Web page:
The U.S. Department of Education’s Office of Drug-Free Schools awarded the College of William and Mary a grant for a drinking prevention program called On TRACK, or “Teaching Responsible Alcohol Choice and Knowledge.” The $276,804 grant provides funding for over two years and began in July.
According to Dr. Jill Russet, the program’s coordinator, On TRACK will primarily target fraternities and sororities. However, Russet insists that the choice to focus on Greek organizations is not punitive.
“We selected Greek student organizations, [but] we know that other students who drink on campus are high-risk drinkers. So we don’t want to stigmatize or categorize them as the high-risk drinkers on campus.
We selected them because research shows that those
engaged with a Greek organization are more likely to drink,” Russet said. “But we’ve also done work with
Greek organizations in the past so we thought it would be a good, accessible population.”
Russet hopes that targeting fraternities and sororities will spark a trickle-down effect. The program’s goal is to inspire juniors and seniors to become positive role models in their organizations and around campus.
Another program goal is to create an open dialogue between college administrators and students. One problem Russet has encountered in the past is that students and administrators have different definitions of binge drinking.
Russet defines binge drinking as constituting five or more drinks in one sitting for a male and four or more drinks in one sitting for a female. However, she has found that many students don’t agree with this definition. Russet wants to resolve this and other kinks in the communication lines between students and administrators.
“We really want to utilize the perception of students and what they see as binge drinking,” Russert said.
While all the details of On TRACK aren’t concrete, focus groups will be an essential component of its programming. The focus group, concentrating on Greek organizations, will consist of eight to 10 people.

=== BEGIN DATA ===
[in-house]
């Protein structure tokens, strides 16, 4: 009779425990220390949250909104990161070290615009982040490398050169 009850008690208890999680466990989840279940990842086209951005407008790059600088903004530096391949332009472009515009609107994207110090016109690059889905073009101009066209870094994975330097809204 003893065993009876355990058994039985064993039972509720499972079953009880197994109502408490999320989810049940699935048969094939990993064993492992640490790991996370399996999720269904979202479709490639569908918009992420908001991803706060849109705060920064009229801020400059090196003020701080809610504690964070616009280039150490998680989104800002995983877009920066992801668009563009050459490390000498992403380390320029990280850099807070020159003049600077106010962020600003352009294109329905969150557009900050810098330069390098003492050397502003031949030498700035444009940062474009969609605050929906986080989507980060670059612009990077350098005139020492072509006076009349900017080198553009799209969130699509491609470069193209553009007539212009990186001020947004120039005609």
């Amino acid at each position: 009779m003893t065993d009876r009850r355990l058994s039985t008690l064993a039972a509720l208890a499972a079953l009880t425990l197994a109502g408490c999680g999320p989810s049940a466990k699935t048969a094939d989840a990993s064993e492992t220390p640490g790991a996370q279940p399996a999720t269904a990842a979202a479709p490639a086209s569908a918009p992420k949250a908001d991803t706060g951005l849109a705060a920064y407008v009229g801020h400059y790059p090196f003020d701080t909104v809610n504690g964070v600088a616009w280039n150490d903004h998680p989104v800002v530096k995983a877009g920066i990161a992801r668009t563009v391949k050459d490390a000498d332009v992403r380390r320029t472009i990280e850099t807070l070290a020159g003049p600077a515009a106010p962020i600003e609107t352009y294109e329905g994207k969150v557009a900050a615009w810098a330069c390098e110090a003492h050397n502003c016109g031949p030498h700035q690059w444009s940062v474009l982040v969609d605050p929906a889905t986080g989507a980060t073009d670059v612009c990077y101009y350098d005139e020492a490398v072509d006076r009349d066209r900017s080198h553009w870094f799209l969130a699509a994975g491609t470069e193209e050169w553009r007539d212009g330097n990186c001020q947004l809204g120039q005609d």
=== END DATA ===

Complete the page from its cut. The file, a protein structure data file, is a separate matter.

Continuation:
Gift cards and other incentives will be provided for students who willingly participate. The groups will use the social norming theory and motivational interviews will assist in making the dialogue more effective.
The social norming theory holds that students believe their peers drink more than they actually do, making them more likely to think binge drinking is normal.
According to the National College Health Assessment (NCHA) survey that the College utilizes, students overestimate the monthly alcohol consumption of their peers by 5 percent and their daily alcohol use by 25 percent.
This misconception may contribute to the College’s potentially high alcohol consumption statistics. The NCHA survey claims that 82.9 percent of students at the college consume alcohol, whereas 80 percent of students do so nationwide.
Motivational interviews will allow Greek organizations to assess any issues they may have with high-risk drinking and set goals for improvement.
Administrators will send alcohol consumption related surveys to students through e-mail at the beginning and the end of the program to assess its effectiveness.